Pewter has been used for thousands of years, stretching back to Egyptian times but it was first introduced to Britain by the Romans in the second century. It is an alloy made from 85% – 99% tin and is the fourth most precious metal.
Pewter tradition in England
From about the 15th century the composition of pewter in England was carefully controlled by the Worshipful Company of Pewterers who laid down strict specifications for pewter. Until the end of the 18th century, they monitored pewter manufacture throughout England. It was traditionally used in churches and was the main material for tableware in the Middle Ages until the development of porcelain and the introduction of mass produced glass.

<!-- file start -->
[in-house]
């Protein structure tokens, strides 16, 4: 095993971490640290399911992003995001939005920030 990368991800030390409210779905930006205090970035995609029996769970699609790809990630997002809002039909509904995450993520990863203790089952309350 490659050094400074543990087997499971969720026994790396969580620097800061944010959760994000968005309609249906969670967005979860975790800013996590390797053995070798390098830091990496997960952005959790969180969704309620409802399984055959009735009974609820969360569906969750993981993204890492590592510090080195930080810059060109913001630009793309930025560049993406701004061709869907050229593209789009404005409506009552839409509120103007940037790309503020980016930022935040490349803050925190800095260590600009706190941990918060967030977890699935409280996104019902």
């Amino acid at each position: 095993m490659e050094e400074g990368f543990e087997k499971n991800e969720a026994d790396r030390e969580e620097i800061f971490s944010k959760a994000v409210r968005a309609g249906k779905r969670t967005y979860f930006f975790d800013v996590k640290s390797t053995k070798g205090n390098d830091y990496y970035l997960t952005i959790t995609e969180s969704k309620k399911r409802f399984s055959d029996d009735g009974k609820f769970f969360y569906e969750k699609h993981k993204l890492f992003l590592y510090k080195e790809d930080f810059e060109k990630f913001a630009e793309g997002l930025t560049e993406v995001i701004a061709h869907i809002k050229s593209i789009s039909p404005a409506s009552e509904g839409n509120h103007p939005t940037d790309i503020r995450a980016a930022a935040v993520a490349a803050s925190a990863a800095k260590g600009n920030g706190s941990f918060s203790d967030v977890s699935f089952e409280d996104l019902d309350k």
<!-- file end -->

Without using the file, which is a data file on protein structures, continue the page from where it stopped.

Pewter Quality Today
In the past, all pewters were manufactured with varying levels of lead and tin. However, today pewter no longer contains lead, which has been replaced by copper and antimony. This retains its characteristic quality of being a ‘soft’ metal but is now safe to use.
Nowadays pewter manufacture is a skill which still thrives, particularly in England, where the most experienced craftsmen work. And it continues to be popular for the production of hip flasks, tankards and quaichs.